For winter walking a traditional straight-shafted mountaineering axe seems most appropriate. This would include products like the very common BD Raven or Raven Pro, and also those with a slight bend such as the Petzl Summit, Grivel Air Tech Evo, and BD Venom.
As there are existing questions regarding length (How do I know what size ice axe I should get?), I'll be brief and only repeat the traditional advice of holding it by the head with your arm hanging down and picking a length where the spike reaches your ankle. (E.g. I'm 185cm tall and use a 70cm axe. I would probably be happy with a 65cm length as well. Others may advise shorter lengths; this becomes more applicable as the slopes become steeper or you don't expect to use the axe for much of the route.)
These days nearly all mountaineering axes have very similar features: a positively-curved steel head and adze, a steel spike, and a straight or slightly curved shaft. A few products deviate from this: Grivel's Futura replaced the adze with a plastic handle and Petzl's Sum'tec has a pick with negative curvature. Ultralight models may use aluminum for the head and eliminate the spike, but these are not suited for sustained use or harder snow and ice.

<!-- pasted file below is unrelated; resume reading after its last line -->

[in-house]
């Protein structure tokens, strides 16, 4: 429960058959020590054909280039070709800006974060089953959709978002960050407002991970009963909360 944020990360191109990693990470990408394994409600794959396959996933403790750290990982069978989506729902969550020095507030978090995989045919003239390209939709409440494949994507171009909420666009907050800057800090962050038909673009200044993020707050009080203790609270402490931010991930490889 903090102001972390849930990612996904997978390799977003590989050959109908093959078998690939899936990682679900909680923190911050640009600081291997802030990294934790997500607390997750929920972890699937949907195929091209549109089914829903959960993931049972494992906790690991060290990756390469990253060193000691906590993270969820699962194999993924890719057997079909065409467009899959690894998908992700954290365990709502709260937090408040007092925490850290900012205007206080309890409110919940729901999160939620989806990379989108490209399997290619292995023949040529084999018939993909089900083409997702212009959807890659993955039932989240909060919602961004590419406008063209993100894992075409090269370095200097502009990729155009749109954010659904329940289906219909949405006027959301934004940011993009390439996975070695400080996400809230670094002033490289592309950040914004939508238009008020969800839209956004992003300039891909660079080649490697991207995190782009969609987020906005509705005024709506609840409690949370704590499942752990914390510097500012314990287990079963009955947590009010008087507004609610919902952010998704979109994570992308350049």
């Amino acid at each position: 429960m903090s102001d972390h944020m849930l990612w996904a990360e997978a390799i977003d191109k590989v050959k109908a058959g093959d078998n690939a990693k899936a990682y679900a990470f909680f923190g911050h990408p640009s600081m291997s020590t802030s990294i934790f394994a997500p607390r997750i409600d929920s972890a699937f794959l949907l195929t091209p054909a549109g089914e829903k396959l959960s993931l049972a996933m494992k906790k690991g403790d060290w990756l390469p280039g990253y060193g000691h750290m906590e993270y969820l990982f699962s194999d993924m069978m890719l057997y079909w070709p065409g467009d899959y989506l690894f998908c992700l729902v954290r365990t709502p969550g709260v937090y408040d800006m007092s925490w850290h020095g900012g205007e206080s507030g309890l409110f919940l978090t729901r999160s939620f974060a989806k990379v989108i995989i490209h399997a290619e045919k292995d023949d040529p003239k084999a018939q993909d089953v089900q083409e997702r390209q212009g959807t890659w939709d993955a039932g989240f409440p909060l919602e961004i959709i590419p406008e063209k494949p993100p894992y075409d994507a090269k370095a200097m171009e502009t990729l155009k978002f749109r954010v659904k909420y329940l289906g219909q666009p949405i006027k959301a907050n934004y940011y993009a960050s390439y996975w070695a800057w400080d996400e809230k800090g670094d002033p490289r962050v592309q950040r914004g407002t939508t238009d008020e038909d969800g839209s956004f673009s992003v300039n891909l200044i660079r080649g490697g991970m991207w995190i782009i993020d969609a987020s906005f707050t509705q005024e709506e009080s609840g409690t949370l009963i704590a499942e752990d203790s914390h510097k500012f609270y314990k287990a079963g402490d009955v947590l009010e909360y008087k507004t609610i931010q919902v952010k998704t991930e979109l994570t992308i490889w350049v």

A negative curvature pick may be useful on technical routes, but is not so good for self-arrest. A straight pick is somewhat old-fashioned and not commonly seen. Note that features on the shaft (finger rests, rubber handles, etc.) may make it more difficult to plunge the shaft. With modern crampons the adze is less used for chopping steps, although it's still quite useful if you need to carve out a platform or snow bollard.
It's not until you get into dedicated ice tools that you run into significant differences: interchangeable picks, being able to select between a hammer, adze, or neither, significantly curved shafts, and very ergonomic handles.
I personally don't use a leash, although some people do. Regardless of your choice, there are two very important rules to keep in mind. The first is Do Not Fall, and the second is Don't Let Go Of The Axe.
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